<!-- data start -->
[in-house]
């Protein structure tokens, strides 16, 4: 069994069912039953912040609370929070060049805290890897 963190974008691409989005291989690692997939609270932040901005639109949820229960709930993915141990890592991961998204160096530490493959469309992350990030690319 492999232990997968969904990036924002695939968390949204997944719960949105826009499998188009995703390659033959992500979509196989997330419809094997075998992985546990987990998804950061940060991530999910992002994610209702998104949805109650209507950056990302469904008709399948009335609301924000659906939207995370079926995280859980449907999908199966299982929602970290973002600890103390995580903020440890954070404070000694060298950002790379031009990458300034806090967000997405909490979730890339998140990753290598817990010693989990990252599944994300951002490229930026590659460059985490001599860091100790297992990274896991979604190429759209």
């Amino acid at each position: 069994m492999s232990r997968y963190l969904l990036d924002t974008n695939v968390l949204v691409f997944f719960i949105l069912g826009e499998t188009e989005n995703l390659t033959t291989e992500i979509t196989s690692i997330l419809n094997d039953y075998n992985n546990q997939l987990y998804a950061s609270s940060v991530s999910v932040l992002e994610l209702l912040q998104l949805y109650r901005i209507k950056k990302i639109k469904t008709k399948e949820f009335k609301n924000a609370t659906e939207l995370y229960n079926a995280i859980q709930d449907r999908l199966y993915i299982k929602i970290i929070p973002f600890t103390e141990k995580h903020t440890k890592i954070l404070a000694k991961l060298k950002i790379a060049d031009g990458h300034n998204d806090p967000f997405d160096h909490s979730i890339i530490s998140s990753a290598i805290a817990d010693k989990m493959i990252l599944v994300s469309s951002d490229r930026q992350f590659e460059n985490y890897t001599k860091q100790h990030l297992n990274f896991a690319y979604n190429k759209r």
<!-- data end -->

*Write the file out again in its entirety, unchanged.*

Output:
[in-house]
């Protein structure tokens, strides 16, 4: 069994069912039953912040609370929070060049805290890897 963190974008691409989005291989690692997939609270932040901005639109949820229960709930993915141990890592991961998204160096530490493959469309992350990030690319 492999232990997968969904990036924002695939968390949204997944719960949105826009499998188009995703390659033959992500979509196989997330419809094997075998992985546990987990998804950061940060991530999910992002994610209702998104949805109650209507950056990302469904008709399948009335609301924000659906939207995370079926995280859980449907999908199966299982929602970290973002600890103390995580903020440890954070404070000694060298950002790379031009990458300034806090967000997405909490979730890339998140990753290598817990010693989990990252599944994300951002490229930026590659460059985490001599860091100790297992990274896991979604190429759209």
């Amino acid at each position: 069994m492999s232990r997968y963190l969904l990036d924002t974008n695939v968390l949204v691409f997944f719960i949105l069912g826009e499998t188009e989005n995703l390659t033959t291989e992500i979509t196989s690692i997330l419809n094997d039953y075998n992985n546990q997939l987990y998804a950061s609270s940060v991530s999910v932040l992002e994610l209702l912040q998104l949805y109650r901005i209507k950056k990302i639109k469904t008709k399948e949820f009335k609301n924000a609370t659906e939207l995370y229960n079926a995280i859980q709930d449907r999908l199966y993915i299982k929602i970290i929070p973002f600890t103390e141990k995580h903020t440890k890592i954070l404070a000694k991961l060298k950002i790379a060049d031009g990458h300034n998204d806090p967000f997405d160096h909490s979730i890339i530490s998140s990753a290598i805290a817990d010693k989990m493959i990252l599944v994300s469309s951002d490229r930026q992350f590659e460059n985490y890897t001599k860091q100790h990030l297992n990274f896991a690319y979604n190429k759209r």